Many of you are just starting (or are about to start) a new A&P course. You will later look back on this course as one of the most interesting and useful courses you have ever taken! But right now, it probably seems a bit overwhelming, eh?
Well, there is a lot to cover in an A&P course . . . especially if you are in a two-semester course or an upper-division A&P course. But, as I tell my own students, it's not really that difficult if you approach it with the right "can do" attitude . . . and armed with the appropriate study skills.
I'll be reviewing some of those study skills over the next few weeks in this blog. So you'll probably want to subscribe to this blog so that you get the articles as they are posted.
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I have a few tips to get us started this week:
1. Many experts suggest that for every hour spent in a college class (or lab) you spend two hours working on the course on your own. That's the average. Anatomy and physiology courses are above average . . . which means that you should be working on your own more than two hours per week. So if (in lecture and lab) you are spending 5 hours, then you should be spending more than ten hours working on your own for the A&P course.
This may mean that you have to postpone a trip, a wedding or honeymoon, a divorce, a move, a big sporting event, a job change, that big mountain climb, or other major life events. If they can't be postponed until after you complete A&P, now is the time to consider whether you really want to take A&P this semester! Maybe next semester is the best time for you to start A&P.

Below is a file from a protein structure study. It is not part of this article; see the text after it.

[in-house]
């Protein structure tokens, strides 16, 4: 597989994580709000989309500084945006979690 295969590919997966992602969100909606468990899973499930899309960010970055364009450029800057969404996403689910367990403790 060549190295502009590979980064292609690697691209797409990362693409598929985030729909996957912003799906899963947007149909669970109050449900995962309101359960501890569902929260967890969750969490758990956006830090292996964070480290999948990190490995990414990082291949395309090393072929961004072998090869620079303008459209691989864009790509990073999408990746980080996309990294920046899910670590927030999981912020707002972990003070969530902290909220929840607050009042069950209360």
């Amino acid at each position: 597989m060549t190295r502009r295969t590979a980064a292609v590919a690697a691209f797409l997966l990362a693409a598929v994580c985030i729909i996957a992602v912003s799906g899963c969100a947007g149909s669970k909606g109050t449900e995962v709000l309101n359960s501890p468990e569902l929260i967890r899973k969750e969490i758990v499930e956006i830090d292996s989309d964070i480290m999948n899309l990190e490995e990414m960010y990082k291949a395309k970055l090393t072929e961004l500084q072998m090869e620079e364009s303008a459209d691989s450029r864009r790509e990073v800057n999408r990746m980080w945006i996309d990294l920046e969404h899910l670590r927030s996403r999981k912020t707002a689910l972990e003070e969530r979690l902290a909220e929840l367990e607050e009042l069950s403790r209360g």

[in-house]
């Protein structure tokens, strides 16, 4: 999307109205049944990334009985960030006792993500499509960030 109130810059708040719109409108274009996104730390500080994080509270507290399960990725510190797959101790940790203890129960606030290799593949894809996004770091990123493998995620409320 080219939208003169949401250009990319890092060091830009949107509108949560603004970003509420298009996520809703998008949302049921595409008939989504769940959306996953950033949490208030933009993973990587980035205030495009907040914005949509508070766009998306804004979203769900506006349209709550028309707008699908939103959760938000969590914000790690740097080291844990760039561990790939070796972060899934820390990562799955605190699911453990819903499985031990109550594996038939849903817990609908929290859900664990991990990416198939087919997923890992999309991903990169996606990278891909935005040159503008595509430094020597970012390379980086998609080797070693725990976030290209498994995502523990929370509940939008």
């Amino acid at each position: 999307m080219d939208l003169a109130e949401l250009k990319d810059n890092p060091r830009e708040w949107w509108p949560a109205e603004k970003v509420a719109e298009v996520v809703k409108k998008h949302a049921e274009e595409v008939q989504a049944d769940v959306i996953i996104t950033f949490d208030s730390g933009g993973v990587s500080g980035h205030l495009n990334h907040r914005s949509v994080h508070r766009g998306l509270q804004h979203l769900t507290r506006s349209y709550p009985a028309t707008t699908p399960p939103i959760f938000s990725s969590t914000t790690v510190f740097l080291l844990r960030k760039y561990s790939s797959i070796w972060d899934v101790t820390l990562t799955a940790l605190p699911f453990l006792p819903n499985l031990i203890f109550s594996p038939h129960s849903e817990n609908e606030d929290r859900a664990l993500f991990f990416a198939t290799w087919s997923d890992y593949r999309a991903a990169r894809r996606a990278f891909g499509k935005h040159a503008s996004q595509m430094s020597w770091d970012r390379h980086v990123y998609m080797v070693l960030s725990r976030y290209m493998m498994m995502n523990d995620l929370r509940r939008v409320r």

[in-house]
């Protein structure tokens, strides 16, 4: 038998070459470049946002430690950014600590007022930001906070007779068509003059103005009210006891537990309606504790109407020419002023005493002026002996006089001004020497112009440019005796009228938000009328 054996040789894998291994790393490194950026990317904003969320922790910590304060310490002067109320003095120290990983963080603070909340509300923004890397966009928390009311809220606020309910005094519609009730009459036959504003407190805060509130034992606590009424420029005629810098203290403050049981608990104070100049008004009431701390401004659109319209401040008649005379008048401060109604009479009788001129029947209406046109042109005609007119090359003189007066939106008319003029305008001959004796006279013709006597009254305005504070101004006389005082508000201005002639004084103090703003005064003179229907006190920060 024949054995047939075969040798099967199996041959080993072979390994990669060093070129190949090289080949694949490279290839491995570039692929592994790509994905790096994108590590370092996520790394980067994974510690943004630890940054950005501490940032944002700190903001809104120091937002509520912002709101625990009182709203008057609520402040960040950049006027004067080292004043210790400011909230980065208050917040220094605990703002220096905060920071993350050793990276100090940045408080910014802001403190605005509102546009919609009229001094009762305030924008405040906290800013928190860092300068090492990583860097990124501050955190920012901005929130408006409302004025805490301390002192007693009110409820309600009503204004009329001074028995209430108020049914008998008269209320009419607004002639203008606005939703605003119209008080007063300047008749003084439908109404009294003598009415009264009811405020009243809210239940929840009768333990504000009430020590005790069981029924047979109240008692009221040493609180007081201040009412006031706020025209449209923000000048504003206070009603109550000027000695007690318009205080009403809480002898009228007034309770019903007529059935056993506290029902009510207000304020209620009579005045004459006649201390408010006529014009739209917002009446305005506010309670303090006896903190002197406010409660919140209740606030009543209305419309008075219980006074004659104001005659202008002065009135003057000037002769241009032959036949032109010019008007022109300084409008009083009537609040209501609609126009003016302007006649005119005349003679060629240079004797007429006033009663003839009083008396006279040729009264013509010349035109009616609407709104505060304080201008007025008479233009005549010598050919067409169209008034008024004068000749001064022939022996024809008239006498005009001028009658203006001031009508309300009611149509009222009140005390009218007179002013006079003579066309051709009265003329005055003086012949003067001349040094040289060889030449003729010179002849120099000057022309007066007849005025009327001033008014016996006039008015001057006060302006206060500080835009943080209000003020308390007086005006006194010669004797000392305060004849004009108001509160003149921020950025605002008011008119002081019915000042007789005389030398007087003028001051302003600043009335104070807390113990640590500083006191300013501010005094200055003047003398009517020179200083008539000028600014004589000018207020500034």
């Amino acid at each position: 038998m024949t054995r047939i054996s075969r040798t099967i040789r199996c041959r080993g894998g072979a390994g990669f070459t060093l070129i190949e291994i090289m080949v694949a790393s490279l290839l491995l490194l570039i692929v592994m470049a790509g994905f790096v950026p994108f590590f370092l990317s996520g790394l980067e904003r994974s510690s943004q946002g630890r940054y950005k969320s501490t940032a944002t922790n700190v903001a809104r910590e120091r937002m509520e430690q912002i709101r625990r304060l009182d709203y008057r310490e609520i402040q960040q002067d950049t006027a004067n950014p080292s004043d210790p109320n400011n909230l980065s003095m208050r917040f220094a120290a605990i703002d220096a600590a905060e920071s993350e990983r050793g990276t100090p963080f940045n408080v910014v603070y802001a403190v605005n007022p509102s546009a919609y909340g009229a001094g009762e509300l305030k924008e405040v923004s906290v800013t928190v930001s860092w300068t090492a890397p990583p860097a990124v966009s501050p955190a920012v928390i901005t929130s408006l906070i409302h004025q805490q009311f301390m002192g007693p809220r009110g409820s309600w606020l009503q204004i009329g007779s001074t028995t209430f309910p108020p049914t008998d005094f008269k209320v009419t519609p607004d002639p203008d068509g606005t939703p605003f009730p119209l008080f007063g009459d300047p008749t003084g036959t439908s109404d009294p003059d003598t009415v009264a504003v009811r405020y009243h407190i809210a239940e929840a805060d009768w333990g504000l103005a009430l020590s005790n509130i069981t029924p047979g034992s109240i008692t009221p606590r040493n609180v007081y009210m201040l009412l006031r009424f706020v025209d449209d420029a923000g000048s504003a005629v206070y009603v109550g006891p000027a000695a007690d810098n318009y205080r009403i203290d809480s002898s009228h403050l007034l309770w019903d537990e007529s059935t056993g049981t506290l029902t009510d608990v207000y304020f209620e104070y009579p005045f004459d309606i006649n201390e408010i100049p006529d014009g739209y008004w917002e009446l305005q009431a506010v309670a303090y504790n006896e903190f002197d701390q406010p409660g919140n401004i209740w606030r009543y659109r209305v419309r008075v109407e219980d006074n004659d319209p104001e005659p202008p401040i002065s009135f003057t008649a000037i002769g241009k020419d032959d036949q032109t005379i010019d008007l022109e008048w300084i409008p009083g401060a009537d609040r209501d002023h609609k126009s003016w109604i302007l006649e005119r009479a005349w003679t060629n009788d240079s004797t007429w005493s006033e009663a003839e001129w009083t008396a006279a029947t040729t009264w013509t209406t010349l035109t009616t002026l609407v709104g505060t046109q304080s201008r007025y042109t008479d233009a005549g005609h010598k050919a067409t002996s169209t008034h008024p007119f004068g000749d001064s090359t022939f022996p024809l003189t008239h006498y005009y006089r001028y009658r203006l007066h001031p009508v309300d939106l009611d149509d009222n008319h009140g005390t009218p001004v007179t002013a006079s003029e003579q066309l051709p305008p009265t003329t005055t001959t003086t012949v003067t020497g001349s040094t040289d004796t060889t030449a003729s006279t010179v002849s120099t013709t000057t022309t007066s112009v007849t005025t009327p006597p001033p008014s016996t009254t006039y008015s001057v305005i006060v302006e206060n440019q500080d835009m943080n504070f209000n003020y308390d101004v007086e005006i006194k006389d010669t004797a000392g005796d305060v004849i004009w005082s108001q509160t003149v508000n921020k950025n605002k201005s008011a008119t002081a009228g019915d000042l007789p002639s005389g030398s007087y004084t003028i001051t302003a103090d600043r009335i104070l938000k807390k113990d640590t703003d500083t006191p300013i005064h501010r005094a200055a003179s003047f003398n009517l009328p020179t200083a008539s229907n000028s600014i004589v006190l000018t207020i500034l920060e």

2. The only way to "shortcut" anatomy and physiology is to hone your study skills. Reading this blog is a good start. You may also want to consider the Survival Guide For Anatomy And Physiology: Tips, Techniques And Shortcuts. This short and light-hearted look at how to improve your approach to A&P is available through any bookstore—whether at your school, down the road, or online. It's brief, easy to read, and heavily illustrated. You'll be on the right track immediately with this handy little manual.
3. Start scanning through previous posts on this blog. There are several ways to do that. They all involve going to any blog page and using the tools provided in the right column. If you scroll far enough down, you'll find these to be helpful:
Topics—Choose a topic and you'll be taken to several articles that address that topic.Easter egg alert: you can sometimes (not always) find additional tips, resources, or odd treasures by clicking the images found in my blog posts!
Blog Archive—click on the little arrowheads to list the archive for a particular month. Some readers like to go back to the beginning (or perhaps just one year) and scan through the headlines backwards to the most current posting.
Search—the search box is found at the very top edge of any blog page. Use that to search for all the posts on a particular topic.